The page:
First up from the God Machine this week is an unexpected story out of Illinois, where a notable evangelical college was faced with a fairly simple choice regarding health care, but where school officials nevertheless made an inexplicable decision.
Taking a firm stand against Obamacare's controversial contraception mandate, Wheaton College on Friday will stop providing any health insurance for students.
The decision, announced to students July 10, will halt health care coverage for about a quarter of the college's 3,000 undergraduate and graduate students, forcing them to shop for other plans just weeks before their coverage ends.
Now, it's easy to get the basics of this story wrong. This is not, for example, a controversy in which Wheaton College had to choose between offering health benefits and providing contraception, or perhaps being forced to offer coverage that includes access to birth control, which the religious institution didn't want to subsidize. Stories like these have come up, but that dynamic doesn't apply here.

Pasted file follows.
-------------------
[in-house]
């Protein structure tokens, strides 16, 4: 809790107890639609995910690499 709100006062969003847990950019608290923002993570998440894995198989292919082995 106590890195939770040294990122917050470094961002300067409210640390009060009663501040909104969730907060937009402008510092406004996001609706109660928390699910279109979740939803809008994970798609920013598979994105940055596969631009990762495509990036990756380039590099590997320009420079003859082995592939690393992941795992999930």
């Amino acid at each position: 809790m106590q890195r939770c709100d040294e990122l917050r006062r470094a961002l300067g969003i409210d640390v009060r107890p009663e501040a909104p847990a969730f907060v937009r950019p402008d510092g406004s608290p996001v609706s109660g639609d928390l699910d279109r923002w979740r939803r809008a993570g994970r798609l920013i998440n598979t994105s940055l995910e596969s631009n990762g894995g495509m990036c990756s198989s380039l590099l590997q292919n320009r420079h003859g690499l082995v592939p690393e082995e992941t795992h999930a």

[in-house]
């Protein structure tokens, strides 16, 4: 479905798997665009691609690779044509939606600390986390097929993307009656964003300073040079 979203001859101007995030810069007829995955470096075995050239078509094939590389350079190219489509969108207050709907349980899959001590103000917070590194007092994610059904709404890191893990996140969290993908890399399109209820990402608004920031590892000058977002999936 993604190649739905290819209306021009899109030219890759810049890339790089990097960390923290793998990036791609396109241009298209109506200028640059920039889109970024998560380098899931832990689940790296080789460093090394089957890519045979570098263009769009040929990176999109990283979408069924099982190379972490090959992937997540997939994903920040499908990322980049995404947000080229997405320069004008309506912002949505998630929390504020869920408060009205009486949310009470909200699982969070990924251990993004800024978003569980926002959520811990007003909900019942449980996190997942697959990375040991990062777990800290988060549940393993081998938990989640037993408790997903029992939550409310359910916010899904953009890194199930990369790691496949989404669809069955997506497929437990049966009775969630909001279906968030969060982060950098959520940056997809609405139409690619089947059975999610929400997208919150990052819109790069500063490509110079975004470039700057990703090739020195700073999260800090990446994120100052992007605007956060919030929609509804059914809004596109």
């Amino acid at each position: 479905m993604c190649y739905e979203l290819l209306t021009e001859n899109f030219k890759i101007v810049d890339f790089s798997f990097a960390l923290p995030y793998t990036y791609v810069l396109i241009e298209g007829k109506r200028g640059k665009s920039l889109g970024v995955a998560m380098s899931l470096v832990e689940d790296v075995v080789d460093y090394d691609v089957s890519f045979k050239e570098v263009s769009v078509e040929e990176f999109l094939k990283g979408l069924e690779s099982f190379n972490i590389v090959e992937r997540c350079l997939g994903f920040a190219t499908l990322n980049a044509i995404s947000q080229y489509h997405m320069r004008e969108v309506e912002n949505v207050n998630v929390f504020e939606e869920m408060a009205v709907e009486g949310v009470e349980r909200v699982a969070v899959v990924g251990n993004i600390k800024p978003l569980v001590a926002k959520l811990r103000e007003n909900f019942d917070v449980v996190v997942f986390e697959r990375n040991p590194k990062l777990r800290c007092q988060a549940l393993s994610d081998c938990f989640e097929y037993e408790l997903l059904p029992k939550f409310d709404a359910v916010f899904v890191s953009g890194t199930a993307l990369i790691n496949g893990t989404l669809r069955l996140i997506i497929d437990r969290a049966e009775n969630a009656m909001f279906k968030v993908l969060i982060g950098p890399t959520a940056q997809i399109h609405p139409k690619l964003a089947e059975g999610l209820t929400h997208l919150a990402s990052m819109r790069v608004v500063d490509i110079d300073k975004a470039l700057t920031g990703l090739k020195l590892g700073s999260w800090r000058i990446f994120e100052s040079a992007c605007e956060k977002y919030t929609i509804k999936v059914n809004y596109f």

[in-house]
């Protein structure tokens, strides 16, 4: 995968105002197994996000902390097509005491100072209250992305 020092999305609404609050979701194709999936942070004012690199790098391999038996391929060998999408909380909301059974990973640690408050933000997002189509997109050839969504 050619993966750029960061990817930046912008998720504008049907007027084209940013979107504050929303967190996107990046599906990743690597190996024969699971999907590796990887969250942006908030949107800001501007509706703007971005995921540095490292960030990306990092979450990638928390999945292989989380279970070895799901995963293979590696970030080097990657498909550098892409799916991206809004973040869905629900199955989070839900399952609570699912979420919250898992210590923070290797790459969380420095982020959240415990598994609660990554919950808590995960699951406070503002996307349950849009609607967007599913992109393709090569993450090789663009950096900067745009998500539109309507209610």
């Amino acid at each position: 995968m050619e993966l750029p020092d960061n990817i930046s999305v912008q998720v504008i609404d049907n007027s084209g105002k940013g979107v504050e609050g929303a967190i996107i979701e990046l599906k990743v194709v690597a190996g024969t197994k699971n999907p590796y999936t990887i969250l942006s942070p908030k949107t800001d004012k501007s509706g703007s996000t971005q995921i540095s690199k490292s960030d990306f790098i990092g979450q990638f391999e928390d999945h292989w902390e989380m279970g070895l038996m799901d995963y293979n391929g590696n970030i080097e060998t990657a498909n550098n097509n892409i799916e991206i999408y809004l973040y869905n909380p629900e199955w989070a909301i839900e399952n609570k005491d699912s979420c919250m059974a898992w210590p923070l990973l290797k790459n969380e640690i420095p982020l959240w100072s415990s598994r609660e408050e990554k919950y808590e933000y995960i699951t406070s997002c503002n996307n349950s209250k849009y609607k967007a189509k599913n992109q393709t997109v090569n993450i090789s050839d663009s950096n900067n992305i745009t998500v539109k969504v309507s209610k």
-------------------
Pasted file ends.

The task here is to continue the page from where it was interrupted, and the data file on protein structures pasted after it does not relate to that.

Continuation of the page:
Wheaton faced a very different kind of choice. Under the Affordable Care Act, the evangelical college could claim a religious exemption to the contraception policy, at which point a private insurer would create a separate policy to cover contraception, directly for the consumer. Wheaton wouldn't have to subsidize this separate plan at all.
The college said this accommodation isn't good enough -- even claiming a religious exemption, it said, is a burden. It's preferable, Wheaton administrators concluded, to simply impose a last-minute change that scraps student health plans altogether.
Paul Chelsen, Wheaton's vice president of student development, said the move to cut off students' health security "breaks my heart," but he's doing it anyway. The controversy, he said, is "bigger than student health insurance." Chelsen added, "I acknowledge that students have been hurt by this decision and I regret that."
Wheaton is currently litigating the issue in federal courts. The 7th Circuit Court of Appeals recently denied the school's request for a preliminary injunction against the ACA policy while its case proceeds. Doing some simple, two-page paperwork to claim a religious exemption, the court concluded, "is hardly a burdensome requirement."
One student told the Chicago Tribune, "I fear the administration is putting petty politics above caring for students."
Also from the God Machine this week: